In our First Reading, we encounter Apollos, an eloquent Jewish convert who speaks in the synagogue. He has an interesting situation: Apollos is knowledgeable and well spoken, but he does not know of Christ’s baptism, only the baptism of John. As he preaches and as he presumably converts others, Priscilla and Aquila take him aside to correct him and fill in the gaps in his instruction. Once instructed, he is sent on his way with encouragement and becomes an even more successful preacher.

We may have encountered people who remind us of Apollos. They have the charisma to evangelize, and they may even be intelligent and eloquent, but they do not have the whole picture. We may listen to them attentively and eagerly, only to be surprised when they are mistaken about something important regarding Faith or morality. Their heart is in the right place but perhaps they need additional catechesis to effectively spread the Gospel. 

Our reading today makes it clear that both content and charisma are important to effectively preach the Gospel. We can have a whole host of natural gifts, but we need to be clear on our topic and make sure any gaps are filled in with the proper formation. Thankfully, this does not have to be complicated or time-consuming, as Apollos’ case shows. All it took was for Priscilla and Aquila to pull him aside and explain to him that Jesus had called for a new type of baptism, and he was off to the races. With his preaching complete, he could be a more effective witness to the Resurrection.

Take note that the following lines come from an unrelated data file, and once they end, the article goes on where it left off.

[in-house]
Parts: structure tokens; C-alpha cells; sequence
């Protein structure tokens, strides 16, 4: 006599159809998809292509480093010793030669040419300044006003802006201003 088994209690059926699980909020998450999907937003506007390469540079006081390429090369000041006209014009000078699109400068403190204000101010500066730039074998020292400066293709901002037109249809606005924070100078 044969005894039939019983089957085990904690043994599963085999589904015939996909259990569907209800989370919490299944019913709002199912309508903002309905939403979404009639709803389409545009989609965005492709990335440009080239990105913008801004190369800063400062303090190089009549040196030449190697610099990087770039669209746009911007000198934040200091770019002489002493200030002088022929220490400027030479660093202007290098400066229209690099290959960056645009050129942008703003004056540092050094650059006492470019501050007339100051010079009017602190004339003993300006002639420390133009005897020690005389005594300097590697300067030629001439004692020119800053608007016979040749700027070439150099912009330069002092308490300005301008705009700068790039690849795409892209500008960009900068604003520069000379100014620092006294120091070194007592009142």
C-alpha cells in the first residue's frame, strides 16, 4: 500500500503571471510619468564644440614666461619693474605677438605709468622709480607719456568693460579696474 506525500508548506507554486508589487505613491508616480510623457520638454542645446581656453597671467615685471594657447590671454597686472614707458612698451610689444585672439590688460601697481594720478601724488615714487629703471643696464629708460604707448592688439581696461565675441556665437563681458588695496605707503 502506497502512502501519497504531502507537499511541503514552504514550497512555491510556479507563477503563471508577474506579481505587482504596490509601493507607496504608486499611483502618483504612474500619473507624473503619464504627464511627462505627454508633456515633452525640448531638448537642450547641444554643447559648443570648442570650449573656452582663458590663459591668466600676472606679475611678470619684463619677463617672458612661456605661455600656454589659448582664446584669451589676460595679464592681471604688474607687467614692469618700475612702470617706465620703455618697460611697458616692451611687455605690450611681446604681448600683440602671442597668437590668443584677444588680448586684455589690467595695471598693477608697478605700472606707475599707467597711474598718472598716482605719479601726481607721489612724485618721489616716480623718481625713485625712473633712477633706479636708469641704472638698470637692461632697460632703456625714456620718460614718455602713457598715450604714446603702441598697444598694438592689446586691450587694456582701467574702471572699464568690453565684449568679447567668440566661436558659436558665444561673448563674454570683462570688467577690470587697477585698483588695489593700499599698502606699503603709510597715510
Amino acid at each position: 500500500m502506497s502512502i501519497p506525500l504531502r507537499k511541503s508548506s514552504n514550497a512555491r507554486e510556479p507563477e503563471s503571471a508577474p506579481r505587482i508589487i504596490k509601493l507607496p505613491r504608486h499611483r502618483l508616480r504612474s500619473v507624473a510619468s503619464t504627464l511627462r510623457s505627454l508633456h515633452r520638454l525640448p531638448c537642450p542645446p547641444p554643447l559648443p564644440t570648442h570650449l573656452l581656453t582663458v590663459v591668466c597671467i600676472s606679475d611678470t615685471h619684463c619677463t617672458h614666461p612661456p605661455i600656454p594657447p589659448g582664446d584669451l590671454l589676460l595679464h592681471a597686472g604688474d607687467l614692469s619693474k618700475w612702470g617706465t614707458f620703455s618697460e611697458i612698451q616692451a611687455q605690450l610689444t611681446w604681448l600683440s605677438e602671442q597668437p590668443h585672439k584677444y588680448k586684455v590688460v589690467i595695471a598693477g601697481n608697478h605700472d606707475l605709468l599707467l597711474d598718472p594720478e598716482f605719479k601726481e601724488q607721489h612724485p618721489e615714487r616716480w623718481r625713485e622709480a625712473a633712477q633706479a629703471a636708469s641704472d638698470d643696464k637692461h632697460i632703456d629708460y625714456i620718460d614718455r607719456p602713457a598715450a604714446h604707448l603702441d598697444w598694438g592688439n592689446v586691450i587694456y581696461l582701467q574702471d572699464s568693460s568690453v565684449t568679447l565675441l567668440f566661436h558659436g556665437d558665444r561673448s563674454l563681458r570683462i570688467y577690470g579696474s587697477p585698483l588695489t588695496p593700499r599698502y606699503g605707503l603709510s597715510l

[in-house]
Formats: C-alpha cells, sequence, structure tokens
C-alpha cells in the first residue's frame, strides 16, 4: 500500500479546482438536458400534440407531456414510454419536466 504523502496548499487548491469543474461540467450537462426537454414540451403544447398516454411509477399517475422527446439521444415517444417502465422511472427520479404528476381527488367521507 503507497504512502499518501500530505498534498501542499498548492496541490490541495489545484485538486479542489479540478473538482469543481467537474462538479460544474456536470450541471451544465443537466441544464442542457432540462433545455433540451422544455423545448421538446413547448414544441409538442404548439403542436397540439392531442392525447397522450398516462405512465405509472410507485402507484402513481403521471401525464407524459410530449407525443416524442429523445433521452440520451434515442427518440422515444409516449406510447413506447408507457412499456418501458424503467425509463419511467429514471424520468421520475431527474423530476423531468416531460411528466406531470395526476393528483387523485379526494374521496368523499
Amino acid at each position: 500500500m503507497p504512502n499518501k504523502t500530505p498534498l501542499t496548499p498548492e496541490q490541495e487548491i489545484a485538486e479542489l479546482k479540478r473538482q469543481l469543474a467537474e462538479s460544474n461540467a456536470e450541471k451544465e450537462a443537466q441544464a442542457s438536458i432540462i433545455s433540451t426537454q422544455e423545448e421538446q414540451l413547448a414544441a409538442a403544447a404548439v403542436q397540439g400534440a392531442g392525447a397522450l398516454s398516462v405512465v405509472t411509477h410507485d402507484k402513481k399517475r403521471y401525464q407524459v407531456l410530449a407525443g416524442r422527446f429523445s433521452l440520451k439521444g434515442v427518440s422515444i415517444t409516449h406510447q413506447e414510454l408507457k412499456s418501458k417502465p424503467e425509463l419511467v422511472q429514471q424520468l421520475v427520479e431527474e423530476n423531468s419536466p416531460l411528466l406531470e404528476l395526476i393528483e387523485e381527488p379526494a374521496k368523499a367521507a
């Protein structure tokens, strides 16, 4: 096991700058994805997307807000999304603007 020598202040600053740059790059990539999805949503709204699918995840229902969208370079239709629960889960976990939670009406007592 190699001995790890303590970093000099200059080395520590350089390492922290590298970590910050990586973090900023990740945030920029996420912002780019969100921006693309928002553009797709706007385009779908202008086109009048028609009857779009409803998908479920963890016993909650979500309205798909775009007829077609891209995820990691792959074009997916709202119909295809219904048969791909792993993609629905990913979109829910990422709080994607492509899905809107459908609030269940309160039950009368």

Drawing from this example, we can pray for the grace to be an effective witness of Christ to others. Apollos needed both human virtues and knowledge of the divine to be the best disciple possible. If we are lacking in charisma to communicate effectively, we can practice our writing and speaking, honing our human talents so that we provide an effective conduit for grace. If we are lacking in the proper formation in faith or morals, we can seek it out, filling in any gaps so that we are not unintentionally leading others astray and are not caught off guard when an unexpected topic arises. Either way, we can pray for both the charisma to preach the Gospel enthusiastically and the understanding to preach on the right topics with the right level of depth for the audience at hand.

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Daily Reading


Saint of the Day


Saint Norbert

Saint Norbert founded the order with the most difficult name to pronounce and spell—Praemonstratensians. Perhaps that’s why they go by the name of Norbertines. But this order was anything but hard to appreciate when it comes to the work they did. They were very effective in converting heretics and reconciling enemies.